By Sara Gibbs (All images are from the author’s Jew-ish wedding)
I always assumed I would marry a Jewish man. Even though I wasn’t religious, I grew up with a strong sense of culture and belonging. My father was Israeli, my mother, a Habonim alum from north London. While other families celebrated Christmas, I looked forward to feasting on doughnuts, spinning dreidels and eight days of presents (this bears repeating – eight days of presents – what you got on that, Santa?). My September birthday was frequently, and notably, ruined by coinciding with Yom Kippur, and then magically repaired with the breaking of the fast (what better way to break a fast than with birthday cake?). I loved helping to build the sukkah, failing to blow the shofar, searching for the afikoman. I loved my friends at cheder, I loved the songs, and the rituals and the togetherness – the unique warmth of a Jewish family.
I was going to marry a Jewish man, because I wanted a Jewish home. I wanted to have Jewish babies and raise them in a house full of the music of my culture, the foods, the beautiful bickering – anything else was unthinkable.
Love chooses you
The thing about love, though, is that you don’t choose it – it chooses you. At university, I met a Jewish man, a fellow vegetarian and bohemian type, who, on paper, was perfect (and who, to this day, remains one of my closest and most important friends). But for all his convenient Jewishness, true love didn’t choose us.
We parted ways and I moved to London, where, in my very first job, I met an initially very surly IT manager, who was raised at an international school in Saudi Arabia. He was grouchy and didn’t seem to like me at all. And, in return, I didn’t like him one bit (that’ll teach him). But over much political debate, and him coming to the rescue when I managed to kill my poor, overworked laptop, this incredibly kind, startlingly intelligent, warm-hearted man was revealed to me. All grouchiness subsided – I’d read him all wrong. I had accidentally discovered a diamond – one of the last good ones. A man who would cook and clean and support my dreams with unconditional love and unfathomable patience. He wasn’t Jewish – but it didn’t matter. I was in love.
John (I know – so New Testament) had never had much contact with Jewish culture or faith, but that quickly changed. His first Rosh Hashanah family meal was a revelation to him. He came, of course, for the food, but he stayed for the rest of it. He started to learn Hebrew, he came to Israel with me and delighted in his thorough interrogation at Tel Aviv airport. He started asking questions – lots of questions, most of which I couldn’t even answer. Within months, my grumpy IT guy had become more Jewish than I was.
When I introduced him to my family, there were few raised eyebrows – I’d dated non-Jewish guys before, but it had never been serious. But by the time talk of marriage came around, they were already as besotted with him as I was.
John, without a doubt, was marrying in – but that isn’t always the case. I know plenty of couples whose unions have been met with resistance. For many, this is a temporary hurdle – for some, it can be a whole lot more complicated than that.
Broaching the subject
It’s 2017, and even those on the more conservative end of the spectrum are mostly at peace with the idea that love is love – but sometimes family members might need gentle reminding.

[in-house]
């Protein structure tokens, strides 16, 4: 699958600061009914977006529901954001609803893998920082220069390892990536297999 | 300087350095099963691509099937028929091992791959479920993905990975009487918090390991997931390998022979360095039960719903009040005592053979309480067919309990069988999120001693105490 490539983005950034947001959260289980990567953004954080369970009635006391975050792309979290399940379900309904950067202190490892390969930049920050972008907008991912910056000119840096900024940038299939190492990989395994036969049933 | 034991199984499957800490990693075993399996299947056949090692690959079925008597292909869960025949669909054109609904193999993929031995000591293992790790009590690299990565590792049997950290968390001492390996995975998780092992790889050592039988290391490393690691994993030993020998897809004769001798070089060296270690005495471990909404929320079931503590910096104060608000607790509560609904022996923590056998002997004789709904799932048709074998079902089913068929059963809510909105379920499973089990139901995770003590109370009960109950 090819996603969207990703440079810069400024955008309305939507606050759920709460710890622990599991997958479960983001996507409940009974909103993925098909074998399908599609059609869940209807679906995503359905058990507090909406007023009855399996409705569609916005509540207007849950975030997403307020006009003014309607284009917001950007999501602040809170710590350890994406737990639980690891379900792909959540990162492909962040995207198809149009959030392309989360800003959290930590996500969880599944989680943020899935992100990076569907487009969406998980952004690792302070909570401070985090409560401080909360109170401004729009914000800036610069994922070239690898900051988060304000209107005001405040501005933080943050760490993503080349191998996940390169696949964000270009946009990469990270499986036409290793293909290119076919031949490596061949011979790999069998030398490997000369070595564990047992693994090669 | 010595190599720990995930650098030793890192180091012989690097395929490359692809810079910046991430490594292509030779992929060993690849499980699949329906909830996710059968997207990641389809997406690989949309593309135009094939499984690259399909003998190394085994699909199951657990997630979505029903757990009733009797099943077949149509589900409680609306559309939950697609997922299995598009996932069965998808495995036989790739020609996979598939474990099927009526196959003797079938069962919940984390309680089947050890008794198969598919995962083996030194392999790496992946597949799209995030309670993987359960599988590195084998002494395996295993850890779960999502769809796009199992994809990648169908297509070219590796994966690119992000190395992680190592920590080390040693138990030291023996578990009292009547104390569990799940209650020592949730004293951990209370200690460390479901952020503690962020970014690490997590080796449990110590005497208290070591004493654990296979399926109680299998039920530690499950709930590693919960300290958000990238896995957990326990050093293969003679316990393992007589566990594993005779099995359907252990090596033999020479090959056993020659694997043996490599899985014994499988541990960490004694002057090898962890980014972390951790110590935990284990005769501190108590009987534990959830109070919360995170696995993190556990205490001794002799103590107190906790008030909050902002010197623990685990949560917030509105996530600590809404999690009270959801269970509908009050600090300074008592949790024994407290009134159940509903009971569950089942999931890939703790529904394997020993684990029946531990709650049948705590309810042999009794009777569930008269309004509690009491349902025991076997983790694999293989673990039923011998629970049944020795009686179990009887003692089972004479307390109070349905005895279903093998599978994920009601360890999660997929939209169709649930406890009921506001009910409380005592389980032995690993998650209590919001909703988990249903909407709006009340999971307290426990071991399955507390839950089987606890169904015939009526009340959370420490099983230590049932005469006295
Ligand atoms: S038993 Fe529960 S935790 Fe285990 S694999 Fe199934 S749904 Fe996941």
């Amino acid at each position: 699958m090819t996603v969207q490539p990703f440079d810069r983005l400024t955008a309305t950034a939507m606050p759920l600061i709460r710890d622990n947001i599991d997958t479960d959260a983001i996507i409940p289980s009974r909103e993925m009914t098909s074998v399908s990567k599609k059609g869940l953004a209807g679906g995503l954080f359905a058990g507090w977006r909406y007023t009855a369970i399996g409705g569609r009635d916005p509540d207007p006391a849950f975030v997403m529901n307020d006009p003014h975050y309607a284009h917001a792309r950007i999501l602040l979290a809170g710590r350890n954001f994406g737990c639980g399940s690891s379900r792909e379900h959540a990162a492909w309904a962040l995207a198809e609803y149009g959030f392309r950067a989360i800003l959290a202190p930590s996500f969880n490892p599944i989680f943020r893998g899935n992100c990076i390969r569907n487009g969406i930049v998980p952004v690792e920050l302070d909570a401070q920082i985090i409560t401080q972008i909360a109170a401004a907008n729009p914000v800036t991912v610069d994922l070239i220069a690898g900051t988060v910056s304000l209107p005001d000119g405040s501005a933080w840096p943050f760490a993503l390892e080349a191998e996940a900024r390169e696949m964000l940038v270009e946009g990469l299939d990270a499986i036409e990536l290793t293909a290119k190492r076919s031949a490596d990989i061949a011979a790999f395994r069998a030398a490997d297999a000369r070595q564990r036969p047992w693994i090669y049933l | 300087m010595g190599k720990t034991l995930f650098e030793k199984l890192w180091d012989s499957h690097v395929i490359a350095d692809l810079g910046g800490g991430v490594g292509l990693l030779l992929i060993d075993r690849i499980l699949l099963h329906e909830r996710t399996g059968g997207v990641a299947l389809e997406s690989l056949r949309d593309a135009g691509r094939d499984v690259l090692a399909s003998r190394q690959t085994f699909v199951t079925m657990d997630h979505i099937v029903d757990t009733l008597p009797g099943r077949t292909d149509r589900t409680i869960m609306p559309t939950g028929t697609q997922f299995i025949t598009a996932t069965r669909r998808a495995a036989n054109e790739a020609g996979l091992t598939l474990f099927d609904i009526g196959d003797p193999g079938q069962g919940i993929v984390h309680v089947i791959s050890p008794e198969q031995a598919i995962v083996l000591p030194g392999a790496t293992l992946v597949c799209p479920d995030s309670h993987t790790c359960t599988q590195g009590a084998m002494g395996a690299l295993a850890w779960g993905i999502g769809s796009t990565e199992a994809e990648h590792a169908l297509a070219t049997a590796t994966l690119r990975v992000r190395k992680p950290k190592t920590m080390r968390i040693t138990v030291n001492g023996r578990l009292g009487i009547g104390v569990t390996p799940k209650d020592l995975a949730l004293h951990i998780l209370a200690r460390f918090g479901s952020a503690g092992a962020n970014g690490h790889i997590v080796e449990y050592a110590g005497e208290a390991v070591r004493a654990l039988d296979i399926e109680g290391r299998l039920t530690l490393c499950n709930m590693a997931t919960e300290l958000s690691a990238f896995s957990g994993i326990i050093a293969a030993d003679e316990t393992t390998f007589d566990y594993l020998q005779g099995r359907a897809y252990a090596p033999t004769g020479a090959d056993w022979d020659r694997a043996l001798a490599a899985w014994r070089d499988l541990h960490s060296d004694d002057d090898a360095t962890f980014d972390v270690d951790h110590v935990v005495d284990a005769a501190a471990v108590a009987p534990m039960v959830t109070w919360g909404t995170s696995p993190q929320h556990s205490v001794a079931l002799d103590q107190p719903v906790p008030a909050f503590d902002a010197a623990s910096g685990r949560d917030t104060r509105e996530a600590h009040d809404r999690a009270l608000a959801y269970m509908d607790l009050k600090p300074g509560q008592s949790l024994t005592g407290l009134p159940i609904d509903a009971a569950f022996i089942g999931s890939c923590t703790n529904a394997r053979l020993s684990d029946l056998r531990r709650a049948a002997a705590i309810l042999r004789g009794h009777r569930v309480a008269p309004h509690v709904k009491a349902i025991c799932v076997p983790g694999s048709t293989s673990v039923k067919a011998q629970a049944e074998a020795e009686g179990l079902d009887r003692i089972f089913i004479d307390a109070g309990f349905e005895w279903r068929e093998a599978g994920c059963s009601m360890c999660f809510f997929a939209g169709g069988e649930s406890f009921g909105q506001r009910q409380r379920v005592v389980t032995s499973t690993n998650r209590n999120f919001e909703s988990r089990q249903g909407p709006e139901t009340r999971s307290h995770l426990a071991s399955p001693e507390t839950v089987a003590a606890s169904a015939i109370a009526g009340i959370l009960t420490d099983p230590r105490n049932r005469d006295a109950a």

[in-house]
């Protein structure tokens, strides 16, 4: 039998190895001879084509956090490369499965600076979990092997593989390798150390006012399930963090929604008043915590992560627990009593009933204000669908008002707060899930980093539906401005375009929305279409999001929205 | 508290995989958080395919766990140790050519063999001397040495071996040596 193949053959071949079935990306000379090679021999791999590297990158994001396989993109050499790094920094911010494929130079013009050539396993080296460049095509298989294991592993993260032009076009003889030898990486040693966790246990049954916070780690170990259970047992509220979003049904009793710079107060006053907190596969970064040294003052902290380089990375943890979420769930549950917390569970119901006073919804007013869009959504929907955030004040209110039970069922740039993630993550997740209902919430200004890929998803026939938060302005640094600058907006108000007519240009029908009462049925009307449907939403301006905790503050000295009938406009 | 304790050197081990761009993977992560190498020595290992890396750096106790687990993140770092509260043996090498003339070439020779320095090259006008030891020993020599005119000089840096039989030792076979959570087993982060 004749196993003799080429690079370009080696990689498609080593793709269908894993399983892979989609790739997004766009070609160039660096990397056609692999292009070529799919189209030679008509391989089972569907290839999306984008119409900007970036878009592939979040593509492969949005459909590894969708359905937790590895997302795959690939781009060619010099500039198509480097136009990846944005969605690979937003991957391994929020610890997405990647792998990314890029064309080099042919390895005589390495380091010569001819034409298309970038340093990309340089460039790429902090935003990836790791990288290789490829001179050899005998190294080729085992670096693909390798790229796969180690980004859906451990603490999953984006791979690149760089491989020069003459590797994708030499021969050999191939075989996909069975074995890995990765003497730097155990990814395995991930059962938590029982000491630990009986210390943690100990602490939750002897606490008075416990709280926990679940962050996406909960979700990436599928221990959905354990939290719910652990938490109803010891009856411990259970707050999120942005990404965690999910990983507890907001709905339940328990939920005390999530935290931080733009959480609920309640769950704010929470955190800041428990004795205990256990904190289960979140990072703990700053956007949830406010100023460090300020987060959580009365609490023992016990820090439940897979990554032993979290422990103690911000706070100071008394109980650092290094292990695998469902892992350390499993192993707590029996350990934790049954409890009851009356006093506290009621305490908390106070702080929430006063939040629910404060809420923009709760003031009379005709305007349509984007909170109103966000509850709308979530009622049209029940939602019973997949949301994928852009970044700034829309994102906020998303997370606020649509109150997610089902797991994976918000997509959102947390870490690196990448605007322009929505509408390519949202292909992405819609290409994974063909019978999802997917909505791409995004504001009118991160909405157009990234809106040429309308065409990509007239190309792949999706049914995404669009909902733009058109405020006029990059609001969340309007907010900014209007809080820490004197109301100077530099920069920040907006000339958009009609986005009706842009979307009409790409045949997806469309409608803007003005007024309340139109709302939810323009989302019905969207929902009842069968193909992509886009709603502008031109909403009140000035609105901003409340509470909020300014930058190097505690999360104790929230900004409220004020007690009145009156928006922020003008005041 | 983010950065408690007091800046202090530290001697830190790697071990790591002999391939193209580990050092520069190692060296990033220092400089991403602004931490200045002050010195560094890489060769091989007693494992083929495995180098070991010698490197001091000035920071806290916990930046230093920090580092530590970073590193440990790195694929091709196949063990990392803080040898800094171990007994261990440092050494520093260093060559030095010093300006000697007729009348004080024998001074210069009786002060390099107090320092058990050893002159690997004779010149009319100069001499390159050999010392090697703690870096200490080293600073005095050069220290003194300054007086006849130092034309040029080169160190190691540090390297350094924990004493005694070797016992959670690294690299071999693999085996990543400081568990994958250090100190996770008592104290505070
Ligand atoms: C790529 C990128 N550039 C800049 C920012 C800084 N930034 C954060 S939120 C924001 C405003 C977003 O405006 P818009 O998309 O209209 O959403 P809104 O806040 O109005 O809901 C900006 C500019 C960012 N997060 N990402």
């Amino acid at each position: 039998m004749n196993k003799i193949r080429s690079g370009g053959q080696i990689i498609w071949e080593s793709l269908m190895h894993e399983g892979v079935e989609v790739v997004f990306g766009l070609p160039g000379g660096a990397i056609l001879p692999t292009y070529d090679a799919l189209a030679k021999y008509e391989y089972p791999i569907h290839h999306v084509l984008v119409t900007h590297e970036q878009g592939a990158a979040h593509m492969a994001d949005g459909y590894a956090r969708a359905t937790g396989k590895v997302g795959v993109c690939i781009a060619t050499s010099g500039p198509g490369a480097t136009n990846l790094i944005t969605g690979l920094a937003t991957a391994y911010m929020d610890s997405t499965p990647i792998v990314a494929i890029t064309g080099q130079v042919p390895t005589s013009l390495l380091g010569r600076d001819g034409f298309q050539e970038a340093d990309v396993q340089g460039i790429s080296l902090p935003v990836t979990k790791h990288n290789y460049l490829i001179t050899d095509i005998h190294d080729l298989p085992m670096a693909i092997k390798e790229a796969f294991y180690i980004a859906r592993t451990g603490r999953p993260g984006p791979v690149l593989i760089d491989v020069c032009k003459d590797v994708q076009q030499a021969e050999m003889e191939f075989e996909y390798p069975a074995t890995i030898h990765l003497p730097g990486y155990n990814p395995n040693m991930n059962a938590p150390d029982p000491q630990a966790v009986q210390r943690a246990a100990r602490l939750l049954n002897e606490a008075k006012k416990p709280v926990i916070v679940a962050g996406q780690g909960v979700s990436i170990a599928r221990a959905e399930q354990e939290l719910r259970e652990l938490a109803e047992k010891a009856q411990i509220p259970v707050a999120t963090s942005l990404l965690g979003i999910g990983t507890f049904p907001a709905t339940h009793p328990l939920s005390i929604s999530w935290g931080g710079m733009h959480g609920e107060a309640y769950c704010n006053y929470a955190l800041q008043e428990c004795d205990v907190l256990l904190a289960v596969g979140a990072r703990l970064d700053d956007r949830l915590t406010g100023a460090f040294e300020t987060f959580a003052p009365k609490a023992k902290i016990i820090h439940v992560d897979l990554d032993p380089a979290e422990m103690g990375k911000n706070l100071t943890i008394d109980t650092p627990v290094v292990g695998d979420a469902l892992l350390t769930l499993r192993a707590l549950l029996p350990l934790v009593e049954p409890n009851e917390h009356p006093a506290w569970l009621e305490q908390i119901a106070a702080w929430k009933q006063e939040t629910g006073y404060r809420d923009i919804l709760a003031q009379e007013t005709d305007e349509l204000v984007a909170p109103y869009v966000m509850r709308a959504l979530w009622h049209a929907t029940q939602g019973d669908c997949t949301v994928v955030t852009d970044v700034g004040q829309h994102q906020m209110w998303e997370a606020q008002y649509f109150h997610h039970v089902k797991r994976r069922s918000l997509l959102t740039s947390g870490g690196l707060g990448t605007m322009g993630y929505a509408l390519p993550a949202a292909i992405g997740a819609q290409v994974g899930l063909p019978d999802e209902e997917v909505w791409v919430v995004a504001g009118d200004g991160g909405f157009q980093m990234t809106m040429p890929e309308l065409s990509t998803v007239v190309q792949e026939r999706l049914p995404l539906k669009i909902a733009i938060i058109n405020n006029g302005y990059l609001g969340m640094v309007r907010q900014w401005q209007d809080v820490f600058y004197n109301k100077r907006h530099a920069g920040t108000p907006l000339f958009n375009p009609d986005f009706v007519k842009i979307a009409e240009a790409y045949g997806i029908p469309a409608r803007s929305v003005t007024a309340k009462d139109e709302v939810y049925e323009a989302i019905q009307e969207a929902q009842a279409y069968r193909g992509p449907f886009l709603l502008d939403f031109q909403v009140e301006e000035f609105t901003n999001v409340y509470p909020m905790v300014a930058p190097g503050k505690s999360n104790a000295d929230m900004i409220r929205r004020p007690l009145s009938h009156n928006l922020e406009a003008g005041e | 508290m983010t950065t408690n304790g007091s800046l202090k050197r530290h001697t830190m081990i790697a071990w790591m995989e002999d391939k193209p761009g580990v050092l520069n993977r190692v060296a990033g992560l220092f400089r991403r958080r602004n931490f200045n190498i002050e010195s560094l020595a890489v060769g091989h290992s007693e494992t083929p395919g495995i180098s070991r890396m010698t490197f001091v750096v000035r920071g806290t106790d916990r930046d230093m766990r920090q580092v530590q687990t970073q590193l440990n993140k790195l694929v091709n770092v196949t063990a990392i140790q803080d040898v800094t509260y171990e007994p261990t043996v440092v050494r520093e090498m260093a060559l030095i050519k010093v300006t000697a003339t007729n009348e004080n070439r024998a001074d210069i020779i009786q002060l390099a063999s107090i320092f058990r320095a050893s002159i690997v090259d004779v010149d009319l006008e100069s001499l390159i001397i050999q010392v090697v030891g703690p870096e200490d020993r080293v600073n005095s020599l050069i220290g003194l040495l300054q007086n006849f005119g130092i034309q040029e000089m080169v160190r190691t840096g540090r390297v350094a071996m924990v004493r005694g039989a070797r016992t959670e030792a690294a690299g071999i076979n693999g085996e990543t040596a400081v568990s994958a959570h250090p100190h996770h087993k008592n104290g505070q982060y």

1. Get backup
As with starting any difficult conversation, choosing your audience can ease that tricky transition. If you’re concerned there might be some in your family who might not be as welcoming as you’d like, choose a progressive and sympathetic family member or friend and discuss it with them. Ask if they might be there with you when you have the more confronting conversations – if others see acceptance, they are more likely to follow suit.
2. Help your partner integrate
Prepare your non-Jewish partner for the rituals and services in which they will likely join in for the rest of your married life. Teach them seder songs before their first seder night arrives, help them to know how to join in. They might not know how much participation is appropriate on their part. I say the more the better – I think much of the reason my family was so happy about me choosing John as a partner was his unbridled enthusiasm for all things Jewish.
3. Put happiness first
Be honest. Tell your family that this person makes you happy – and that spending the rest of your life without them would be unimaginable. Even if this isn’t immediately evident in their reaction, your long-term happiness will matter more to them than anything else.
4. Reassure them
If someone reacts badly, it could be because they’re afraid of losing you to an unknown. It might help to reassure them that you value your upbringing and culture, and that you’re still very much a part of your family.
5. Be patient
And finally, give it time. We’re Jewish – we wandered for forty years in the wilderness – we can be patient and wait for people to slowly come around and get used to the situation.
Remember – love comes first – and your non-Jewish partner is bringing years of their own traditions, their own culture and heritage and background into a beautiful blend of Jew-ish family life. That union is a thing to be cherished and celebrated – and don’t let anyone make you feel otherwise. Good luck, and mazel tov!
About the author: Sara Gibbs is a regular features writer for Smashing the Glass, which delightfully keeps her connected to her Jewish roots and background. She is also a student of Writing and Producing Comedy at the National Film and Television School and a comedy writer with credits on Radio 4’s Dead Ringers and the News Quiz. Sara co-owns and runs satirical online women’s magazine, Succubus.